The consultation is open until 5pm on 27 February 2018, more information is available here.
22 Nov 2017 by Carl Hansen
Keeping the lights on
Electricity prices and risks of power blackouts have been grabbing headlines globally. New Zealanders need to know their electricity system has been performing effectively to manage dry winters.
It’s been 25 years since one of New Zealand’s most significant power crises: in the winter of 1992 street lights were turned off, people faced hot water restrictions and the country’s major industrial power user had to cut consumption by a third.
Just shy of a decade later in 2001, and then again 2003 and 2008, Kiwis were asked to voluntarily cut electricity use when dry winters occurred.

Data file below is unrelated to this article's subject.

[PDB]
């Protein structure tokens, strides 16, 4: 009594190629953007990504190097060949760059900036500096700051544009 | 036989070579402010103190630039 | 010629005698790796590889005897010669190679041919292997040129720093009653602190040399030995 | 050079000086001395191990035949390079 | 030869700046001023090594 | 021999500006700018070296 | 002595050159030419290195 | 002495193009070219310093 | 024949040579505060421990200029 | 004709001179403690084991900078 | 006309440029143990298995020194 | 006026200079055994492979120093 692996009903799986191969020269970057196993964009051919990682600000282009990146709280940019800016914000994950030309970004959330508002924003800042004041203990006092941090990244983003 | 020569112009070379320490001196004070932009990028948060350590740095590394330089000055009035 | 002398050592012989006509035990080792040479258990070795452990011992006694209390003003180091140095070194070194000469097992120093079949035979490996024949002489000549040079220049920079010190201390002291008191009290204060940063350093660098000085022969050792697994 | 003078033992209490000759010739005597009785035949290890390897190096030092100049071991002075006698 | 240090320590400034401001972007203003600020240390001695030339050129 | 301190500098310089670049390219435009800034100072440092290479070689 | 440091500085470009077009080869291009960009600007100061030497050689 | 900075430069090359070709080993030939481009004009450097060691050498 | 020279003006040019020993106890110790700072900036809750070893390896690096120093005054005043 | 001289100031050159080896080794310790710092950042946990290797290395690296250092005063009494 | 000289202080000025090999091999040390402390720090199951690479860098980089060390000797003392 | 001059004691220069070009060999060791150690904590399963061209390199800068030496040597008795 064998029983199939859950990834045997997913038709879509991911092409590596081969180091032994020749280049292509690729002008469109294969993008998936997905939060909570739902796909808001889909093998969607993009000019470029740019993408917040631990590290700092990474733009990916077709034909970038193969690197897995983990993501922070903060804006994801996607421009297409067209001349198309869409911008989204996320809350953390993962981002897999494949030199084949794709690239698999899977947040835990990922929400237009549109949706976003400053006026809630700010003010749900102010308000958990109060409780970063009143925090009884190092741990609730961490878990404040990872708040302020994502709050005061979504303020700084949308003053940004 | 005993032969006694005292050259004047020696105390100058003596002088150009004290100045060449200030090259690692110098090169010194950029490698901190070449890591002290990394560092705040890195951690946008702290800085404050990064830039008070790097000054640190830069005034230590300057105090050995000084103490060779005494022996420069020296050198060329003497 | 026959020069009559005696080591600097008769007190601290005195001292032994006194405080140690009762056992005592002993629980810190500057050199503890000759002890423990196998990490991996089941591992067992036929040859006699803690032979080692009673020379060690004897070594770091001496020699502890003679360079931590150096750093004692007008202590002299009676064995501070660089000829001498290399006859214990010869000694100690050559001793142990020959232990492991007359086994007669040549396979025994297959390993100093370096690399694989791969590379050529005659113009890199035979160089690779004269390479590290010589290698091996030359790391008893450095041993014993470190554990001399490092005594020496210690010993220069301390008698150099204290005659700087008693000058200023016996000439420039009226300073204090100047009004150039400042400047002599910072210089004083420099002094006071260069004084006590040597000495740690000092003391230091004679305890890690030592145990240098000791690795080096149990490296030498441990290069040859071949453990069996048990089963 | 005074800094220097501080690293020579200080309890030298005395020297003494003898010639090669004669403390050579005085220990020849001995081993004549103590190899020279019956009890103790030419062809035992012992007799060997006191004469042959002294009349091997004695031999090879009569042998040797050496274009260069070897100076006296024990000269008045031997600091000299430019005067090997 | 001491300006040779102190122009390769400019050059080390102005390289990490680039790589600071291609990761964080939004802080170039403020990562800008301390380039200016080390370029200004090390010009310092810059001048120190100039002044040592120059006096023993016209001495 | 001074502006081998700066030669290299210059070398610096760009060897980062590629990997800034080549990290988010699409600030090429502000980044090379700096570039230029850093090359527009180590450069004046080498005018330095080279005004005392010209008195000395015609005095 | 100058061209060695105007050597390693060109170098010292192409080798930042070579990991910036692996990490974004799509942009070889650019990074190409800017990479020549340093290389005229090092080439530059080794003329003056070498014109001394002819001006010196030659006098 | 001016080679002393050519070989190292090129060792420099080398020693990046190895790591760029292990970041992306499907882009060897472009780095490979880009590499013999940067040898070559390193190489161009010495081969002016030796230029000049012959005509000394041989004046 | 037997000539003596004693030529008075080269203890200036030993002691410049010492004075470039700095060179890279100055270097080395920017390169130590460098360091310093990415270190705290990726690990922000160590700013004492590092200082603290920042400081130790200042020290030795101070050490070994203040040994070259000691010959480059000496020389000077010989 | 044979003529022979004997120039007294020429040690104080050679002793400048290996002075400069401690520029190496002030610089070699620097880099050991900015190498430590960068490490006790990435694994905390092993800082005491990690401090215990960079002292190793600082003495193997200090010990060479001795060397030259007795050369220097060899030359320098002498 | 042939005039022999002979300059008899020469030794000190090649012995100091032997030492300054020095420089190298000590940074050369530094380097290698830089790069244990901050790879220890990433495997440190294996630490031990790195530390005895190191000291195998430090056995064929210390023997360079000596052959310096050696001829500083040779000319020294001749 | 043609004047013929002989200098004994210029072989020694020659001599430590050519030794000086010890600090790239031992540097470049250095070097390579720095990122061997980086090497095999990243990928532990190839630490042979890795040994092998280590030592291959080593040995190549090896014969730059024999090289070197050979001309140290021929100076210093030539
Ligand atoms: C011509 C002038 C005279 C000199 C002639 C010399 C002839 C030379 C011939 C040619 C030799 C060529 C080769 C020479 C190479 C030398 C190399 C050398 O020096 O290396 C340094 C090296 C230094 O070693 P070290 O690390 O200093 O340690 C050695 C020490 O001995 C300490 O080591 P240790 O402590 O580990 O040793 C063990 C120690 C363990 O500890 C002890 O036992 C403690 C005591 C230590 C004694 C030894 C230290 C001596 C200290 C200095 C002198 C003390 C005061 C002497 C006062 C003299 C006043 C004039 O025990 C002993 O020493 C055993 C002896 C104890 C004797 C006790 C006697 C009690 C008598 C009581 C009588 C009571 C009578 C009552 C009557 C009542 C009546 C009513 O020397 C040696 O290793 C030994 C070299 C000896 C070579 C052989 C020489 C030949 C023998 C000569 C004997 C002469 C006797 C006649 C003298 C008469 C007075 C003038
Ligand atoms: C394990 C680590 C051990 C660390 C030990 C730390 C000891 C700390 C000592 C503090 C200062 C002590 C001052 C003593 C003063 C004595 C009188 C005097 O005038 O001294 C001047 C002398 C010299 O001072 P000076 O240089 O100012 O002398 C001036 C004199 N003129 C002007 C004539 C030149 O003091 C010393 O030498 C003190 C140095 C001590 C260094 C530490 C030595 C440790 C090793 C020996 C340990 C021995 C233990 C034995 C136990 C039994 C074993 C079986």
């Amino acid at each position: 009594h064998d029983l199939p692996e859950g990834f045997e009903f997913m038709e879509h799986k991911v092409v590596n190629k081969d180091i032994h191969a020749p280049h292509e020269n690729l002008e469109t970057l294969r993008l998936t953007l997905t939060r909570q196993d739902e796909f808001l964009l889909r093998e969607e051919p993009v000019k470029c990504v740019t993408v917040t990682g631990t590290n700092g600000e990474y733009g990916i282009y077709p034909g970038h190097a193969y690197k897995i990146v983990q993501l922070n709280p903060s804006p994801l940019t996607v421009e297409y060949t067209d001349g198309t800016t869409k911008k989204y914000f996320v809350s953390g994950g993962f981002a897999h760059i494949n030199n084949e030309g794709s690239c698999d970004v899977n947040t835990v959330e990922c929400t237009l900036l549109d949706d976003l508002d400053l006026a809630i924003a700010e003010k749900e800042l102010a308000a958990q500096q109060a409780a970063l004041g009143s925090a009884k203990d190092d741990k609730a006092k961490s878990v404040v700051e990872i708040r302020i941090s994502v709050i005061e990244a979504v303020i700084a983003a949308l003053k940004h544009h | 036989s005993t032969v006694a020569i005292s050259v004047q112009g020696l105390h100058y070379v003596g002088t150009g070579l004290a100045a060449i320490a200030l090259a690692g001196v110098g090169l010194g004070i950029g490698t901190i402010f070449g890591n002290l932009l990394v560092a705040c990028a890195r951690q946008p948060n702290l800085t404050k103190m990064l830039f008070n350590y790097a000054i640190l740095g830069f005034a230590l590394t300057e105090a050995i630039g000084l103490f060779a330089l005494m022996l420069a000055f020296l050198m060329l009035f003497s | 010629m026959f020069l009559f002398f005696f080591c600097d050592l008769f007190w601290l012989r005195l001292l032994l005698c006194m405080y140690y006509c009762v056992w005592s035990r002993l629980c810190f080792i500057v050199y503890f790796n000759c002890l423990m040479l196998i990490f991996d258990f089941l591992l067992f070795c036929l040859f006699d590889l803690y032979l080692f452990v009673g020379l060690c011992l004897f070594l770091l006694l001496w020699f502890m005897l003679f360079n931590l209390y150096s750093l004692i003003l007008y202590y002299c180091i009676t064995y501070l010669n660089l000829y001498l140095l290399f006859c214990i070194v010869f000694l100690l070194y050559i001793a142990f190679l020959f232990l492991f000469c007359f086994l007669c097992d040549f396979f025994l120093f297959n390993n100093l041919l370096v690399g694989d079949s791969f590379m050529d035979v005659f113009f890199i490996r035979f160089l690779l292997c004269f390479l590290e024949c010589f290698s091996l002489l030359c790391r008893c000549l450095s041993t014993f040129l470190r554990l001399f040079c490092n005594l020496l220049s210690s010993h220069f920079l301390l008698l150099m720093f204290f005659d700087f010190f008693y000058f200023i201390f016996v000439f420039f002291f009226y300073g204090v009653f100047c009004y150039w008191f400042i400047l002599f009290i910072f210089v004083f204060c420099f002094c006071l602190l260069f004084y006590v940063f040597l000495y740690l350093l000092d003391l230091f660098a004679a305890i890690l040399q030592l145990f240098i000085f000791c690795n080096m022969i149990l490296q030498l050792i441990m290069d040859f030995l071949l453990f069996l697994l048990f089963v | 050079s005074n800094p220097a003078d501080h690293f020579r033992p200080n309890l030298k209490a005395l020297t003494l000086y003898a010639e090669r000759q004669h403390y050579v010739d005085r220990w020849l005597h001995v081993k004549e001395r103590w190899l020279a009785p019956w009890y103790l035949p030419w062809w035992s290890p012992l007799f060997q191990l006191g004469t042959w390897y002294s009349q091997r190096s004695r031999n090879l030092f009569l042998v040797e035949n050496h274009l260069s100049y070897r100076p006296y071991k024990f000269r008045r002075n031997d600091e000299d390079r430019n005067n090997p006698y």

Something similar could have happened again this year: we’ve just come out of yet another dry winter, not that the average consumer would have noticed. And that’s a good thing, that’s what we want. But we should also recognise and appreciate the major changes that have made it so.
Leading into winter 2017 there was extremely low rainfall around our South Island hydro lakes. The low inflows meant less generation capability heading into the cold months when electricity demand is at its highest level.
The industry closely monitored the situation in preparation for launching a public conservation campaign just in case it was needed. As it turned out, it wasn’t. Had we faced this same situation 10 or 20 years ago people could have again been reduced to shorter showers and eating dinner by candlelight.
Figure 1: Hydro storage